Review: Patti Cake$

Score: B+

Director: Geremy Jasper

Cast: Danielle Macdonald, Bridget Everett, Siddharth Dhananjay, Mamoudou Athie

Running Time: 108 Minutes

Rated: R

Imagine if you will a movie that's a cross between 8 Mile and Paterson, but starring Rebel Wilson's Fat Amy character from Pitch Perfect, and you'd have a pretty clear picture of what's in store with Patti Cake$, one of the biggest hits out of this year's Sundance Film Festival. (It's hitting several other fests before its wide release this summer.)

While the framework of the story – working class person tries to make it as successful musician/athlete/gambler/what-have-you – isn't the least bit original, the character of Patti is. Played with lightning-quick wit and serious flow by relative newcomer Danielle Macdonald, Patti (aka Killa P) is thick-skinned to mask the pain inflicted on her by others and her situation. Rarely has a film this crowd-pleasing depicted its characters so close to the edge of full-on poverty.

She and her best friend Jheri (Siddharth Dhananjay) spend what little time they're not at their dead-end jobs crafting rhymes and talking about their dreams of getting out of their New Jersey hell-hole. But they can't take the leap until they find the right producer, which takes the unlikely form of a drifter who prefers the ominous moniker Basterd the Antichrist (Mamoudou Athie). He wears all black and lives in a cabin in the woods, but all that darkness is just a cover for his big heart and big talent.

A recurring theme of Patti Cake$ is the crushing reality that a combination of ambition and talent isn't always enough to make a living off your passion. Patti's mom Barb (played with a wounded harshness by comedian Bridget Everett) also had dreams of making it as a musician before she got pregnant. She now spends her nights crooning in karaoke bars that either end with her going home with a random guy or puking her guts out in the bathroom.

Patti Cake$ has ample opportunity to go off the rails with tonal inconsistency, so it's a minor miracle that it finds just the right balance in every scene. Where it falters just a bit is in its length. It could have easily lost a good 20 minutes, and taken with it some clichés (including the overdone "freaking out in a parked car and hitting the steering wheel in frustration" bit).

Still, this is one of the most entertaining movies you'll see all year, with just the right amount of emotional heft to make it memorable. And keep your eye on Danielle Macdonald. She's going to be a massive star, no matter what happens to Patti.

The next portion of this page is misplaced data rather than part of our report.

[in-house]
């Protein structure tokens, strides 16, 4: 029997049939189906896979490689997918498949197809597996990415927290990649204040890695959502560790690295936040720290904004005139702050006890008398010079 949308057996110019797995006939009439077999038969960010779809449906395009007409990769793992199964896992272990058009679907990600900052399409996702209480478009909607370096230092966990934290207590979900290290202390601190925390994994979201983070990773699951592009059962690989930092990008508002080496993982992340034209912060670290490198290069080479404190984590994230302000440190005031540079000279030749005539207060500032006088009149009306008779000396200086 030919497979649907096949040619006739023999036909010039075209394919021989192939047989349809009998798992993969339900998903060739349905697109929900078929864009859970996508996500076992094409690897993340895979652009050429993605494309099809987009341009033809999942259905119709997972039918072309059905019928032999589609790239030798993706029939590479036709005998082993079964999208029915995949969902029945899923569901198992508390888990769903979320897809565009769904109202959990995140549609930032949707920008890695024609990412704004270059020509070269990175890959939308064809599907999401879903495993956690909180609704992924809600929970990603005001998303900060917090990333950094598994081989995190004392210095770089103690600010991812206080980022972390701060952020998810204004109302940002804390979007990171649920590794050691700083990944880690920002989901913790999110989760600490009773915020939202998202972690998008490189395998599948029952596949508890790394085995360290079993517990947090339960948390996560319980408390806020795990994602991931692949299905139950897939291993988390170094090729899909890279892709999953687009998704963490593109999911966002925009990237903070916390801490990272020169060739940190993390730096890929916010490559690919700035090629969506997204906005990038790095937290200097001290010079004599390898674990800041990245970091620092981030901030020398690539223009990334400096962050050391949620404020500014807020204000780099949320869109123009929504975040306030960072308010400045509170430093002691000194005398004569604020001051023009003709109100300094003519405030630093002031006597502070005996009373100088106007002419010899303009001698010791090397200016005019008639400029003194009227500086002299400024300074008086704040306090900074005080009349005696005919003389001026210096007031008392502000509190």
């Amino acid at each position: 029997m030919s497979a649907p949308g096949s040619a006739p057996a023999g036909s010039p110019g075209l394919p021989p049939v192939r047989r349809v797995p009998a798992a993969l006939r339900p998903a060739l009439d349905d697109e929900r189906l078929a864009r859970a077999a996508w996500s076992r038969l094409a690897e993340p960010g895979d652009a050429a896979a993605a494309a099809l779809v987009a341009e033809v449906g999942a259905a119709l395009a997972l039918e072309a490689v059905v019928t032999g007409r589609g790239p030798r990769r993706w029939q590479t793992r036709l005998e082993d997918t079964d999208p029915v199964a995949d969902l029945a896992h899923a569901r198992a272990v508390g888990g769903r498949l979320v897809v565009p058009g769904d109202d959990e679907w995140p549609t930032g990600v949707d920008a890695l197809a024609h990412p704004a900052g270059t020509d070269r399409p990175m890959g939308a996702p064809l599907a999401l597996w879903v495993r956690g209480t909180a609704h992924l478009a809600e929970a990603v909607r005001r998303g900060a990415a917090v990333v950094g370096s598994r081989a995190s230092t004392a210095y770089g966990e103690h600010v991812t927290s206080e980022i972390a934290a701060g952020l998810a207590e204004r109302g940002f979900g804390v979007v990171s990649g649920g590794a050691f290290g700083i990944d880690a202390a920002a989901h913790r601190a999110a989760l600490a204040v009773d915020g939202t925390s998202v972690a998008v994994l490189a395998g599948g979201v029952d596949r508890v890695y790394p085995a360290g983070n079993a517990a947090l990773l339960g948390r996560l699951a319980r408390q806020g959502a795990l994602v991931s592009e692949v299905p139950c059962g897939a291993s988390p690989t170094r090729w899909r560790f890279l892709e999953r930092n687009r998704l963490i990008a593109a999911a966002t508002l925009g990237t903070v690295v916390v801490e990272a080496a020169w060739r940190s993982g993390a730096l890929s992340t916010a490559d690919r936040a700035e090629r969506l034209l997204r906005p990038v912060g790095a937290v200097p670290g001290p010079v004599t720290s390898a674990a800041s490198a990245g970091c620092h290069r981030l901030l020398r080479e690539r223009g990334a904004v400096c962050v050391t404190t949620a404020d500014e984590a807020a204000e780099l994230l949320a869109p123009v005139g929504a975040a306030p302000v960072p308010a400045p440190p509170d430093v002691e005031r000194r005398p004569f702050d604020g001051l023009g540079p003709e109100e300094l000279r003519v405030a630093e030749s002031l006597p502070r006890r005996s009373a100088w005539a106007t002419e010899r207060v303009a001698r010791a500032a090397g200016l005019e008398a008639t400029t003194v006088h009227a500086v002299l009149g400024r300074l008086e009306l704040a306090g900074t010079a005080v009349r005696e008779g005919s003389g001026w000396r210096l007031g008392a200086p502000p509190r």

About Kip Mooney

Kip Mooney
Like many film critics born during and after the 1980s, my hero is Roger Ebert. The man was already the best critic in the nation when he won the Pulitzer in 1975, but his indomitable spirit during and after his recent battle with cancer keeps me coming back to read not only his reviews but his insightful commentary on the everyday. But enough about a guy you know a lot about. I knew I was going to be a film critic—some would say a snob—in middle school, when I had to voraciously defend my position that The Royal Tenenbaums was only a million times better than Adam Sandler’s remake of Mr. Deeds. From then on, I would seek out Wes Anderson’s films and avoid Sandler’s like the plague. Still, I like to think of myself as a populist, and I’ll be just as likely to see the next superhero movie as the next Sundance sensation. The thing I most deplore in a movie is laziness. I’d much rather see movies with big ambitions try and fail than movies with no ambitions succeed at simply existing. I’m also a big advocate of fun-bad movies like The Room and most of Nicolas Cage’s work. In the past, I’ve written for The Dallas Morning News and the North Texas Daily, which I edited for a semester. I also contributed to Dallas-based Pegasus News, which in the circle of life, is now part of The Dallas Morning News, where I got my big break in 2007. Eventually, I’d love to write and talk about film full-time, but until that’s a viable career option, I work as an auditor for Wells Fargo. I hope to one day meet my hero, go to the Toronto International Film Festival, and compete on Jeopardy. Until then, I’m excited to share my love of film with you.

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